Maybe We Need A Watered-down Church?

I don’t drink much water.  Not plain water anyway.  Plenty of coffee and soda and other beverages made from water, but not pure water.

Why?

Water is good and good for you.

Water is life.

Water is refreshing and cleansing and healthy.

Most of the planet is covered in water.  Most of our bodies are made of water.

Water is essential and yet I don’t drink much of it.

Must be the cost, right?  Nope.

Must be hard to get?  Wrong.

Must be socially unacceptable or attached to some stigma or associated with some radical ideology?  None of these.

In fact, I know how great water is for me.  I know there’s nothing like it to quench a thirst, clean what needs cleaning, heal what needs healing.

I don’t drink much plain water because it’s…plain.  No fizzy bubbles.  No flashy color.  No real flavor (unless you get some of that sulfur infused stuff and that’s not really plain water anyway).

Now hang with me a sec.

Too many of our churches are struggling with a water problem.

I believe the Church is God’s plan for the salvation of the world.  It is primarily through the Church that God acts and moves and transforms.  The Church as the bride of Christ.  The Church as the body of Christ.  The Church as a community invited to come and see and go and do.

But for all that, many local expressions of the Church are flavorless, fizzless, flat.

Like water, when we are at our best, churches are made of people and places where healing and cleansing and satisfaction can be found.  Churches are movements where the spiritually thirsty find their thirst quenched.  Where those who hunger are filled.  Where the lost are found and the found are sent.

What to do?

Jazz up the Church?  Make it more exciting?  More carbonated?

Insist on the goodness of the plainness of the Church?  No need to mess with things.  The folks who know what’s good for them will make the right choice.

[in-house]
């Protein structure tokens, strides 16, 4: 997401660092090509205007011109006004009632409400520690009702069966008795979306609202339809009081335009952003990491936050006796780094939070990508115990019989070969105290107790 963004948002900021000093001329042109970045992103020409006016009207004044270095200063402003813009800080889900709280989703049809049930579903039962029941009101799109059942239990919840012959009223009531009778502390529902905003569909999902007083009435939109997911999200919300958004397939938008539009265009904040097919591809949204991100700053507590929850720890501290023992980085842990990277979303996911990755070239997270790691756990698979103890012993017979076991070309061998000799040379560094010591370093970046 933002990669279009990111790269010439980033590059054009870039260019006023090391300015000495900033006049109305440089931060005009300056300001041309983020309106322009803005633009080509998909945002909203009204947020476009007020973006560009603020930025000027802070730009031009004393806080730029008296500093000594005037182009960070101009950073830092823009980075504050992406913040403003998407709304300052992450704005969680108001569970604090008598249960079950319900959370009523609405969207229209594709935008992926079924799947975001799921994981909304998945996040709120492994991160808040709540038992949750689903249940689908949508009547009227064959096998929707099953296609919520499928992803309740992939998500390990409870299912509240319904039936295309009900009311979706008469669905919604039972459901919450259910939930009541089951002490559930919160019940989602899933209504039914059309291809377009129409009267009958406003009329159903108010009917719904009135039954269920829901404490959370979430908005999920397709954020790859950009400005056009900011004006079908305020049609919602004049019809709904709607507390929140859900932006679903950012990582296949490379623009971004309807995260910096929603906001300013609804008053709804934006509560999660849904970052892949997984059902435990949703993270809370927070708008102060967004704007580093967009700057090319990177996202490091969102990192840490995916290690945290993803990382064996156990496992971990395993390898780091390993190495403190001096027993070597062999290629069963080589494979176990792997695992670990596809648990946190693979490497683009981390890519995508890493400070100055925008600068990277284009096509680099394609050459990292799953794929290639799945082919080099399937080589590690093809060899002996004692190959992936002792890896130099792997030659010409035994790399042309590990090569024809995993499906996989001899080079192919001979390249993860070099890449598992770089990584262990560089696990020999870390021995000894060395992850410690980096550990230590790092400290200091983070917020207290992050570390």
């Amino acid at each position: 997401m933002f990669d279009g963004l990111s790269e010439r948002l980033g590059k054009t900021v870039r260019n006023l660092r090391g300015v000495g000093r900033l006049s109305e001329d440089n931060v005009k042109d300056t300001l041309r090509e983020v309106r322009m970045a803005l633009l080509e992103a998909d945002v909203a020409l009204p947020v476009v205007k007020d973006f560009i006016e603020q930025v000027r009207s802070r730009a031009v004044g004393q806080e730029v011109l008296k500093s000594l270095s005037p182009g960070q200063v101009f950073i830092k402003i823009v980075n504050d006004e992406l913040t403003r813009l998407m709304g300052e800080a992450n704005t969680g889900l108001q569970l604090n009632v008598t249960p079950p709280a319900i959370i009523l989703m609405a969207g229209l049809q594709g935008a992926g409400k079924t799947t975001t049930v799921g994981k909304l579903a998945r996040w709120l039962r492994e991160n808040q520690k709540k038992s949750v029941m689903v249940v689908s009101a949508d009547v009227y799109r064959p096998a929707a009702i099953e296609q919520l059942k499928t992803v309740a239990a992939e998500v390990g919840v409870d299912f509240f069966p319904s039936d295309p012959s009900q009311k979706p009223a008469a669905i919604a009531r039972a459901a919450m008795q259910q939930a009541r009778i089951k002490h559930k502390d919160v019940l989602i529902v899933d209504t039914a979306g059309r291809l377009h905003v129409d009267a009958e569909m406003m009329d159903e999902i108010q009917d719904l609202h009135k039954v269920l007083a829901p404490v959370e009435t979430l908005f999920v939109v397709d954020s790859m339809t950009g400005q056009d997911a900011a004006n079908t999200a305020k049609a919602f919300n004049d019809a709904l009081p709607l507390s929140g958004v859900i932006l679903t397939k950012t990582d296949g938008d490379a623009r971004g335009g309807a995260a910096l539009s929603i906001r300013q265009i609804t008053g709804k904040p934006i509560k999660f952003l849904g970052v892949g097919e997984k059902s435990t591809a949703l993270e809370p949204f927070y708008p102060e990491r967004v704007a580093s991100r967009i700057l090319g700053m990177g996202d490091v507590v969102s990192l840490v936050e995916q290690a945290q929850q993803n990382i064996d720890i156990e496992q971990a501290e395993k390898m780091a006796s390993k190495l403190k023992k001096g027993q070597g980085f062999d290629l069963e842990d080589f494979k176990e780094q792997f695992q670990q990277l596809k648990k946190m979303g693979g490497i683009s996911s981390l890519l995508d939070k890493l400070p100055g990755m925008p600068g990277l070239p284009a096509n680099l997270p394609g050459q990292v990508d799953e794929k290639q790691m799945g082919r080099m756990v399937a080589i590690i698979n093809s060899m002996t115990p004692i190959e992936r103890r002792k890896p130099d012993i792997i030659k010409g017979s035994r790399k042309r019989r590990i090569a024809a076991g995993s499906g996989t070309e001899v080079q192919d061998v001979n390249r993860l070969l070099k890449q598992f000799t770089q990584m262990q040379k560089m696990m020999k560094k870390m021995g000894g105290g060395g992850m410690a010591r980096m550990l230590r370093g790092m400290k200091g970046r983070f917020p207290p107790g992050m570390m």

But I’m concerned with that last bit.  I know water is good for me and it is almost always my last choice.  Maybe the analogy breaks down here?  Do folks “know” the Church is good for them?  Even if they do, I’m not sure I’d be willing to make the same claim about many little “c” churches.

Here I believe is my answer.

Let’s become churches less concerned with our corner of our kingdom and more with participating in God’s building of God’s Kingdom.  Let’s be the Church.

  • Let’s stop insisting people need to believe the right things and say the right things and do the right things before we accept them into our communities.
  • Let’s stop looking for ways to make fun of each other.
  • Let’s stop promoting our buildings/houses/storefronts/street corners/et.c as anything more than tools to help us do the work of connecting people to Jesus.
  • Let’s stop arguing with each other as if we were enemies.
  • Let’s start praying for one another regardless of which tribe we belong to.
  • Let’s start talking and listening to one another for support and encouragement and correction (always done in love) when needed.
  • Let’s find how our strengths can be combined to make us stronger and more effective.
  • Let’s see the challenges before us as shared opportunities.

I’m not sure a church doing these things is any more “flavorful” or “colorful”, but it seems to me to be more faithful and more biblical and more Spiritual. And better for you to boot.

I’ll settle for that.  Are you with me?

Life is better together,
Shawn

Too many people do not have access to clean, safe drinking water (even less have access to a toilet).  We can change that.  Visit Water.org to learn more.

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